Sekiro cheating story inspires ‘you cheated not only the game’ meme

Over the last few decades, developer From Software has built a brand around its ridiculously difficult games. Its newest title, Sekiro: Shadows Die Twice, is no different. Each new release inevitably sparks a debate about the medium’s accessibility, but at least this time around, the internet got a new copypasta out of it.

A PC Gamer article detailing how the author beat Sekiro with cheats particularly ruffled gaming purists’ feathers last week. There were thousands of angry comments that eventually ran the author, James Davenport, off Twitter, but one quickly captured the internet’s attention.

“You cheated not only the game, but yourself,” begins what appears to be an earnestly upset comment left by Twitter user @Fetusberry. “You didn’t grow. You didn’t improve. You took a shortcut and gained nothing. You experienced a hollow victory. Nothing was risked and nothing was gained. It’s sad that you don’t know the difference.”

He later clarified on Twitter how his response was intentionally melodramatic. But the comment’s tone so perfectly captured the “git gud” argument among the gaming community’s less inclusive members that it quickly grew into a viral copypasta. In a twist of irony, the user later admitted he’d never played Sekiro in the first place.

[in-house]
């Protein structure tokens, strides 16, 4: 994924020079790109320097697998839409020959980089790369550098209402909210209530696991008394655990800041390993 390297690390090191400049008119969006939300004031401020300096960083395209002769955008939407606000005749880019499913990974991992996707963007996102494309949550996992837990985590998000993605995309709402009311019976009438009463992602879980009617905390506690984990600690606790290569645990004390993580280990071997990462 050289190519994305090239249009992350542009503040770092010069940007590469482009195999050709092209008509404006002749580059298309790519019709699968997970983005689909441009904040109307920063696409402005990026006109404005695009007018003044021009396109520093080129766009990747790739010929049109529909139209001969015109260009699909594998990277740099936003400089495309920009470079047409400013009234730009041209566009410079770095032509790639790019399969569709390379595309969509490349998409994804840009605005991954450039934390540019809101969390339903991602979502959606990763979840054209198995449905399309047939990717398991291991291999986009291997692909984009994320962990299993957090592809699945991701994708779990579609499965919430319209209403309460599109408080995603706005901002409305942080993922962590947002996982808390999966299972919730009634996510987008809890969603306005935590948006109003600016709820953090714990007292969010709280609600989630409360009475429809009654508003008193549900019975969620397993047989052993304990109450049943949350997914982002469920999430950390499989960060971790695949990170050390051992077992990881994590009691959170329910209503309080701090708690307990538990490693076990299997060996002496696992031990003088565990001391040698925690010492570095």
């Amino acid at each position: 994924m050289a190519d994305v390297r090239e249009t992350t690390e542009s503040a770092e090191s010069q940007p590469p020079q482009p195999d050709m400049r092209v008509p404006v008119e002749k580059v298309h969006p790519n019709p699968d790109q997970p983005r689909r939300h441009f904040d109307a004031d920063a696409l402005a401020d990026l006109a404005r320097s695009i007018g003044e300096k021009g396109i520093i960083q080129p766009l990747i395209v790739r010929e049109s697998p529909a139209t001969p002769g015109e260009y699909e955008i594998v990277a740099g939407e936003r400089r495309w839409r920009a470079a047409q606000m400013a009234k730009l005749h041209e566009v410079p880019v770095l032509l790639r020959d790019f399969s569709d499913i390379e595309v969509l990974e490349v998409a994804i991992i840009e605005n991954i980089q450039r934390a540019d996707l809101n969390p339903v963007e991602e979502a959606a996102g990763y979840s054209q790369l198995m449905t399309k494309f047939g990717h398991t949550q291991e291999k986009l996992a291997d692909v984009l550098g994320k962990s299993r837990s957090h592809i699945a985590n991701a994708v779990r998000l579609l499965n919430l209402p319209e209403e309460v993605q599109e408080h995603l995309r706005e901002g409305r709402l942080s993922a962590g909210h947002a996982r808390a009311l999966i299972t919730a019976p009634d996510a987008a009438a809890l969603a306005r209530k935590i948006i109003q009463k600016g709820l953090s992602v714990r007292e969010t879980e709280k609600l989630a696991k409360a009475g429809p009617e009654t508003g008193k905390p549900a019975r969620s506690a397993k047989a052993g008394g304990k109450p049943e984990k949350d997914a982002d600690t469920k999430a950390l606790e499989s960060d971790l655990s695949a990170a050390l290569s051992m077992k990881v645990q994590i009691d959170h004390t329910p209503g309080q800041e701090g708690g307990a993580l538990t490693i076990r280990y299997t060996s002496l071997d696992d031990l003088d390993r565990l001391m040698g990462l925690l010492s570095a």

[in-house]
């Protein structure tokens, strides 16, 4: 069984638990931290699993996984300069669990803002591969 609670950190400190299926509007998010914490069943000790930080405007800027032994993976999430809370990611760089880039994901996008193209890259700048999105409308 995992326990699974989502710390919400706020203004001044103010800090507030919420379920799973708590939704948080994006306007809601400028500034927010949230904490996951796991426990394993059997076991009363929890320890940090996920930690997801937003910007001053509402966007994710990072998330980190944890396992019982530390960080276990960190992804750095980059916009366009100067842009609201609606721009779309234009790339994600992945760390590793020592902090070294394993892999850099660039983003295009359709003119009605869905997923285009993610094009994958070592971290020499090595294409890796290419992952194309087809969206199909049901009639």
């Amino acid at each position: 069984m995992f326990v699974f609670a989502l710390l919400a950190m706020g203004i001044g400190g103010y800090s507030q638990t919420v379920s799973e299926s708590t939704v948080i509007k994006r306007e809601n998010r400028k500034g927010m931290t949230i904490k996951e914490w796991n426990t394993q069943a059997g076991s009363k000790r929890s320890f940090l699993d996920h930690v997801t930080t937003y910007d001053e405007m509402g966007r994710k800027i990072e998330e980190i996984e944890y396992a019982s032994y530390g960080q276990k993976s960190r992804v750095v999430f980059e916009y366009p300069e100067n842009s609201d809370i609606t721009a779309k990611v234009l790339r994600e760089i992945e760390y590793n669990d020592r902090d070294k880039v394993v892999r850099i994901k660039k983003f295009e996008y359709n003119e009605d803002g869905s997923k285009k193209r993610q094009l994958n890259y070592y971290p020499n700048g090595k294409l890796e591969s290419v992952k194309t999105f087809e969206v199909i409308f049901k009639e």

https://twitter.com/ogecebel/status/1115993471506997250

https://twitter.com/JaysonsRage/status/1114719026176040960

Of course, gatekeeping is hardly unique to the gaming community, so the copypasta soon transformed into digs at just about everything under the sun, including the ridiculously long running time for Avengers: End Game.

Then came the in-game edits, with enthusiasts splicing the internet’s newest meme into classic favorites like Banjo Kazooie, Super Mario 64, and Earthbound. Cam Clarke, the voice actor for the Metal Gear Solid series’ character Liquid Snake, contributed an in-character iteration.

Given its track record, this likely won’t be the last time a From Software game stirs up vehement proponents both for and against increased accessibility in video games. At least this time, the internet’s not walking away from the fiery debate empty-handed.

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Alyse Stanley

Alyse Stanley

Alyse Stanley is a video game and culture reporter based in Virginia with words at Polygon and USGamer. When she’s not writing about memes, she edits Unwinnable’s monthly magazine. You can follow her on Twitter @pithyalyse.